December 21, 2008
After much deliberation, Prasad Likhite, 30, has finally made up his mind to go under the knife. “The pre-surgery counselling helped. Initially, the idea of undergoing surgery was very scary. But, the medicines just weren't helping,” he says. Surgical treatment for epilepsy is not a new development, but the fact remains that not many go for it. Many continue to rely on drugs, even if they are ineffective.
Characterised by recurrent unprovoked seizures, epilepsy—often called a sacred disease or the curse of the demon—in many ways is still a closet ailment in India. The myths and superstitions surrounding epilepsy, together with the social and cultural stigma attached to the disease, make treatment a challenge. According to the World Health Organisation (WHO), there are approximately eight to ten million people suffering from epilepsy in India. Over 30 per cent do not have seizure control, even with the best available medications. Despite this, most people opt to live with the chronic neurological disorder, rather than go in for surgery.
Sachin Singh, 16, a junior college student from Mumbai, and his family hadn't given surgery a thought until recently. Born with a defect in the temporal lobe in the brain, Sachin had met with near-fatal accidents on many occasions. “I remember standing in front of a speeding truck right in the middle of the road once,” he says. The unpredictability of the seizures makes them all the more dangerous, adds father Shivraj. “It had become a way of life,” says Sachin. But not any more, now that he has undergone surgery and decided to crack the Common Entrance Test (CET) next year. Incidentally, he is the 100th patient to have undergone surgery at Mumbai's KEM Hospital's comprehensive epilepsy centre, which started in 2001.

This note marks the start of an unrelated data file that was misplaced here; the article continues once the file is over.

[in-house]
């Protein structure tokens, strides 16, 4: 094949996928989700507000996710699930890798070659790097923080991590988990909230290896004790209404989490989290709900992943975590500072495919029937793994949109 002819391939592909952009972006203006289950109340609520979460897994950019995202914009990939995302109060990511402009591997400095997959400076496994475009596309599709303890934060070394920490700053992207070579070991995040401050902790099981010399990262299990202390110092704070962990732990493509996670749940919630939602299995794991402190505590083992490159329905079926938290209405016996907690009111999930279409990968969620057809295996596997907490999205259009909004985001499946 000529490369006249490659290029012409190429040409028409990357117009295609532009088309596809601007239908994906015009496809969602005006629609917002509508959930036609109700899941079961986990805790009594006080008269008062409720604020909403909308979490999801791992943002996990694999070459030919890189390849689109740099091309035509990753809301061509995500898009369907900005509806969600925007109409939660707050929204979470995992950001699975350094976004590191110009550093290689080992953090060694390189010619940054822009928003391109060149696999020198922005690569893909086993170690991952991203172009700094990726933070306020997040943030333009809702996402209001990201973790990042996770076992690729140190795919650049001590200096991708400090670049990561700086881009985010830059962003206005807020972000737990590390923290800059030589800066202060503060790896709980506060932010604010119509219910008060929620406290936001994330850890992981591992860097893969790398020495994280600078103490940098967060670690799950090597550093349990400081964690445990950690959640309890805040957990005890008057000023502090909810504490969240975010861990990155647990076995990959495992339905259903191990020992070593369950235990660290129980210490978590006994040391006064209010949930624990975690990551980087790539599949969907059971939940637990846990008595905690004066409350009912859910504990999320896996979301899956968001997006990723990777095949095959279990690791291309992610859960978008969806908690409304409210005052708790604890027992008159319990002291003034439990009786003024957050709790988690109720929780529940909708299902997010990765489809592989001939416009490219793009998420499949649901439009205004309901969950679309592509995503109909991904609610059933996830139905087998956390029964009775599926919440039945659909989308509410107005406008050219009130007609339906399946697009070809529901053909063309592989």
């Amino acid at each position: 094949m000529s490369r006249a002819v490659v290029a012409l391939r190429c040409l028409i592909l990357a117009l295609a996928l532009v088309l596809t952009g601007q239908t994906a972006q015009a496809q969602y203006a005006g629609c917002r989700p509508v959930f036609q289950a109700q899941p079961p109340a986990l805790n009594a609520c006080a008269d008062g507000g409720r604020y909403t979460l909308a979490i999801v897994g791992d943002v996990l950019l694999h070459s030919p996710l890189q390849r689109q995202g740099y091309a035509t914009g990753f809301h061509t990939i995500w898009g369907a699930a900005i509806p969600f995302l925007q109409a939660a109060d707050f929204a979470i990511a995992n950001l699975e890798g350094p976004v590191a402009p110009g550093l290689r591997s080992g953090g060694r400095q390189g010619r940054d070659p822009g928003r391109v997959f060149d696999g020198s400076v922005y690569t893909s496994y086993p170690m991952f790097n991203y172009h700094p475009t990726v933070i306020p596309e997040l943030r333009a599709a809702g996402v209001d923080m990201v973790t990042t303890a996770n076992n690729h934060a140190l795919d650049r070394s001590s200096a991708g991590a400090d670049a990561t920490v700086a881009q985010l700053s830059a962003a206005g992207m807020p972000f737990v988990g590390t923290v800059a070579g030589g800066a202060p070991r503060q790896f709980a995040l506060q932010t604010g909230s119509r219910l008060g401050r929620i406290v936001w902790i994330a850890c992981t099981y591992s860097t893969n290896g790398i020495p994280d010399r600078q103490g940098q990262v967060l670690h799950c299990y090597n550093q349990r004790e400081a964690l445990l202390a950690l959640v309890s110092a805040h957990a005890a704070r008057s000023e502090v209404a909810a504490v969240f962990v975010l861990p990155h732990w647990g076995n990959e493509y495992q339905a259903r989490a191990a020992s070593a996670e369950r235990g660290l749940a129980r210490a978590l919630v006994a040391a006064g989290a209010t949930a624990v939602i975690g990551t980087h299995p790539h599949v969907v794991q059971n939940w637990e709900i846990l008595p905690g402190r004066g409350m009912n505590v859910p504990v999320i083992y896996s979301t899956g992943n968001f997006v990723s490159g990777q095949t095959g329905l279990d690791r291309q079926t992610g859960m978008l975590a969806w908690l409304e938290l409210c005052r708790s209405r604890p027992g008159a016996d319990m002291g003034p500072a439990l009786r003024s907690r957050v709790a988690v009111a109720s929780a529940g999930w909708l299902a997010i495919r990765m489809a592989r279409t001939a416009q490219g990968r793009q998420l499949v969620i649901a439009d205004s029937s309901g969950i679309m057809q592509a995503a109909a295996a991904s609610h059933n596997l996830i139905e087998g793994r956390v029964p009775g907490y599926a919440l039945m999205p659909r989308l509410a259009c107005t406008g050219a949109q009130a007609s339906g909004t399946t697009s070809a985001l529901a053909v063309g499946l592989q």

“If the patient doesn't respond to drugs and is diagnosed with medically intractable epilepsy, he needs to be evaluated for surgery immediately. There's no point in delaying the treatment,” says Dr Sangeeta Ravat, professor and head of neurology at KEM Hospital.
However, surgery is not for everyone. It is essential to identify the right candidate. “The patient has to undergo an in-depth evaluation. Tests like Video-EEG and MRI scan are conducted to help identify the possible cause and type of epilepsy, followed by extensive neuropsychological tests,” says Ravat.
Epilepsy cannot always be cured in the real sense of the term. According to the Indian Epilepsy Association, in about 70-80 per cent of the cases, seizures can be totally controlled with the help of antiepileptic drugs (AEDs). Incidentally, the word ‘epileptic' is no longer used; the politically correct term is ‘a person with epilepsy' (PWE). As a matter of rule, a PWE starts with a single drug (monotherapy) and, if the seizures fail to come under control, polytherapy is recommended—i.e., the patient is put on two or more AEDs. If that too doesn't help, surgery is the solution.
“The seizures must be disabling and the goal of epilepsy surgery is to make the patient seizure-free without facilitating any fresh deficits,” says Dr Manjari Tripathi, associate professor, department of neurology, All India Institute of Medical Sciences, Delhi. For instance, the surgical removal of either side of the temporal lobe may affect other regular functions like memory, speech and motor functions. So the doctor and the patient need to take a holistic view of the situation. “The challenges lie in defining the area to be surgically removed, counselling the patient and having a dedicated team of doctors, including an epileptologist, neurosurgeon, neuroradiologist, nuclear medicine specialists, nursing staff and technicians,” says Tripathi.
But before zeroing in on surgery, it is essential to make sure that the non-responsiveness to medication is not false, say, due to factors such as non-epileptic or pseudo seizures, inappropriate medication, incorrect dose or any other social conditions, cautions Tripathi. “Some seizures are not real, in the sense that a Video EEG cannot identify any epileptic focal point in the brain,” says Dr Urvashi Shah, neuropsychologist, KEM Hospital. This is not to say that patient is ‘faking' the seizures, but that the problem is psychological and not neurological, she adds.